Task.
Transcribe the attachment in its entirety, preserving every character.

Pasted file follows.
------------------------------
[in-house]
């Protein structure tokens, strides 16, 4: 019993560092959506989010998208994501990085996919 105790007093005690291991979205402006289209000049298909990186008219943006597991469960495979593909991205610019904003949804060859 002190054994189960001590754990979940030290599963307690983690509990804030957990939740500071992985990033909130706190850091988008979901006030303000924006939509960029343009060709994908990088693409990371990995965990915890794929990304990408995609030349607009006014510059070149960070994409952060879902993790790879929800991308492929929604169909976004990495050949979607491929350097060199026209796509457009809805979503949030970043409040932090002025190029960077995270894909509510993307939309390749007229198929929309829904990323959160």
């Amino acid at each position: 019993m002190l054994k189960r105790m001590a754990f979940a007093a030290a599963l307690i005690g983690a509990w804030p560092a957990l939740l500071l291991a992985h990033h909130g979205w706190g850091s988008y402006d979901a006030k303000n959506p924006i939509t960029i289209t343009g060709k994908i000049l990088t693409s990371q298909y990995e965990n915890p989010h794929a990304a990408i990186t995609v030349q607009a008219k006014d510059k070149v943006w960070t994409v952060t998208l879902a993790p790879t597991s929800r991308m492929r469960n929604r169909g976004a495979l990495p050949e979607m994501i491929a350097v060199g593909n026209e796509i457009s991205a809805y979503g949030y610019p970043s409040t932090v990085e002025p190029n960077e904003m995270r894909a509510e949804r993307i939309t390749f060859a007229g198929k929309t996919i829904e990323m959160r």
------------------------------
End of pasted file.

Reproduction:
[in-house]
């Protein structure tokens, strides 16, 4: 019993560092959506989010998208994501990085996919 105790007093005690291991979205402006289209000049298909990186008219943006597991469960495979593909991205610019904003949804060859 002190054994189960001590754990979940030290599963307690983690509990804030957990939740500071992985990033909130706190850091988008979901006030303000924006939509960029343009060709994908990088693409990371990995965990915890794929990304990408995609030349607009006014510059070149960070994409952060879902993790790879929800991308492929929604169909976004990495050949979607491929350097060199026209796509457009809805979503949030970043409040932090002025190029960077995270894909509510993307939309390749007229198929929309829904990323959160």
């Amino acid at each position: 019993m002190l054994k189960r105790m001590a754990f979940a007093a030290a599963l307690i005690g983690a509990w804030p560092a957990l939740l500071l291991a992985h990033h909130g979205w706190g850091s988008y402006d979901a006030k303000n959506p924006i939509t960029i289209t343009g060709k994908i000049l990088t693409s990371q298909y990995e965990n915890p989010h794929a990304a990408i990186t995609v030349q607009a008219k006014d510059k070149v943006w960070t994409v952060t998208l879902a993790p790879t597991s929800r991308m492929r469960n929604r169909g976004a495979l990495p050949e979607m994501i491929a350097v060199g593909n026209e796509i457009s991205a809805y979503g949030y610019p970043s409040t932090v990085e002025p190029n960077e904003m995270r894909a509510e949804r993307i939309t390749f060859a007229g198929k929309t996919i829904e990323m959160r």